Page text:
The head of a crusader stolen in Ireland

Dublin has one of the most ghoulish churches in the world displaying the bodies of several medieval people and others dead for centuries. The quality of the air has allowed for an incredible state of preservation. One body, dubbed the crusader, has been a tourist draw for many years. But recently, the head of the crusader was stolen.

Back in 1976, aged 12, I was taken to see the mummified body of the crusader in the vault of the church of Saint Michan’s in Dublin, Ireland. The decayed corpse is still on display in an opened coffin. Back then, the crusader’s fingers were polished and you were allowed to shake his hand. This was stopped in 2017. But at the time, I had no hesitation giving the long dead Templar a warm greeting!

Attack on the medieval bodies in 1996

But of course, there are people who must take things to the next level. Back in 1996, the crypt was broken into, bodies strewn around, coffins prized open, and a fire started. Why would anybody do this? Because they’re idiots. This would not be the last act of major vandalism.

Another attack in 2019

In February 2019, another idiot laid into the corpse of the crusader and pulled the head off this 800 year old warrior. For a fortnight, the crusader lay headless after being undisturbed since breathing his last at the time of the Templars.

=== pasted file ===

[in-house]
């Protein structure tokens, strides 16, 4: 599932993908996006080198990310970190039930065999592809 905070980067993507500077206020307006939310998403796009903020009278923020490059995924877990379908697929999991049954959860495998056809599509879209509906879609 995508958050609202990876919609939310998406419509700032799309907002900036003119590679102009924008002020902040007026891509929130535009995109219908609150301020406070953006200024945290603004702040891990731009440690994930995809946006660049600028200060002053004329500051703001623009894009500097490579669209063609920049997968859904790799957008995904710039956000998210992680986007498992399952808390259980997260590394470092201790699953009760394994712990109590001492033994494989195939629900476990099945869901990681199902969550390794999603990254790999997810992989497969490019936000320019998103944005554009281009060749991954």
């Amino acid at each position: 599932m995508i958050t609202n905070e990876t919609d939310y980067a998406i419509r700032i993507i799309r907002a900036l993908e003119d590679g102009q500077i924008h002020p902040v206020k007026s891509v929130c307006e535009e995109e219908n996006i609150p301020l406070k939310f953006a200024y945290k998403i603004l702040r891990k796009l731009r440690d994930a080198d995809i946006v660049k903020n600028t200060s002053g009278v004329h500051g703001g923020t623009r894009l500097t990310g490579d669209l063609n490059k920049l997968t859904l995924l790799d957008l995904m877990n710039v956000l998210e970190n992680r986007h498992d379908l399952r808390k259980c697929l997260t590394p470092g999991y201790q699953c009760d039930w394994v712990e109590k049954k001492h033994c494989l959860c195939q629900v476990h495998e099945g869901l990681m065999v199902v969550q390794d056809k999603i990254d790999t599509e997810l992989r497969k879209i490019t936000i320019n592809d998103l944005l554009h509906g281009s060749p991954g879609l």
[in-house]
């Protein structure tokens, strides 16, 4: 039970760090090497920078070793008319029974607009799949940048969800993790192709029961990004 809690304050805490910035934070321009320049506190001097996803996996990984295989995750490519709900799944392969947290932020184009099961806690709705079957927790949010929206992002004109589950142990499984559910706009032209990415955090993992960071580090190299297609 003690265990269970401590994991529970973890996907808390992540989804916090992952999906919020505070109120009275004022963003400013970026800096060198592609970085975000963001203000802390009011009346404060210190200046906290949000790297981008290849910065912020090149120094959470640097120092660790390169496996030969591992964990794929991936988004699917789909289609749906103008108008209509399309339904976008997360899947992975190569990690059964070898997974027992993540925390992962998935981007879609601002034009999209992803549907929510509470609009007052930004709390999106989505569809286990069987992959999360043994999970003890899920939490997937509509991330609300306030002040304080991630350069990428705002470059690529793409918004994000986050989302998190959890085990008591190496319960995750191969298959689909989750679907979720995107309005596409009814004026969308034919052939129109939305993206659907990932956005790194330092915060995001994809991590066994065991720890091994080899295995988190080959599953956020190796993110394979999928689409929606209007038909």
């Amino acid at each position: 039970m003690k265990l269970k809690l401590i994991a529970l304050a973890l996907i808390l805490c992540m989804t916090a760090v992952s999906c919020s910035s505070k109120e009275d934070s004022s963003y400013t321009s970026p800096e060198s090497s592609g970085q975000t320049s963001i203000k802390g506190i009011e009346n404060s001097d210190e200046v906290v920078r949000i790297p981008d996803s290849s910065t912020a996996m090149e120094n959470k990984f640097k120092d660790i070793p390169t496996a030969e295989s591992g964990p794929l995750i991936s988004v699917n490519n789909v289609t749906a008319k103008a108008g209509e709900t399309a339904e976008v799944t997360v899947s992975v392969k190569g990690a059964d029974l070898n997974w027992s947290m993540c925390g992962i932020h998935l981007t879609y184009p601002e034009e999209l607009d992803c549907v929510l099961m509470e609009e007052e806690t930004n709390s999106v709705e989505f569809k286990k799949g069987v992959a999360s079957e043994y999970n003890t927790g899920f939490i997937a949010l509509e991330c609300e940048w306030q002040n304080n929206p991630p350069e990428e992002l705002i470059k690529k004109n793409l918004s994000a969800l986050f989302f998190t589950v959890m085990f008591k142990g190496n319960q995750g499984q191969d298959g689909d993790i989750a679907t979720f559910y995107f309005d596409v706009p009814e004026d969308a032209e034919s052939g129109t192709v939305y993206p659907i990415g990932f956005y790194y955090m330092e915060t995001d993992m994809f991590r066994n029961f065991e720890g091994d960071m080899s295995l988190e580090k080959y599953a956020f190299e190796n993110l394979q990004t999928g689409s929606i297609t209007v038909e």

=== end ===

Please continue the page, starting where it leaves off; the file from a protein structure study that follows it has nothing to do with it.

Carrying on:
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Thankfully, in March this year, the head (pictured below – photo by the Irish Garda) was recovered. The 31 year old thief was sentenced to 28 months in prison. Unbelievably he not only stole two heads but smashed the crusader’s body and “interfered” with other ancient bodies. Apparently he had a history of narcotics and alcohol abuse but was not mentally ill.

A crusader skull was stolen from the church of St Michan's in Dublin earlier this year leaving an 800 year old body headless

Frankly, it makes me mad. Fifteen years ago I went back to the church with some friends who are medical doctors. They were able to conduct an impromptu medical investigation on the crusader even guessing at the cause of death. Whether they could that now is open to question.

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Still, if you are visiting Dublin – and I’m going there for New Year 2020 – please go to the church of St Michan’s. There’s an eighteenth century building at ground level and then will be lowered through a hatch down to medieval monastic cells. It’s an eery experience – but what a shame this worthless individual has perpetrated such a crime on the long dead.

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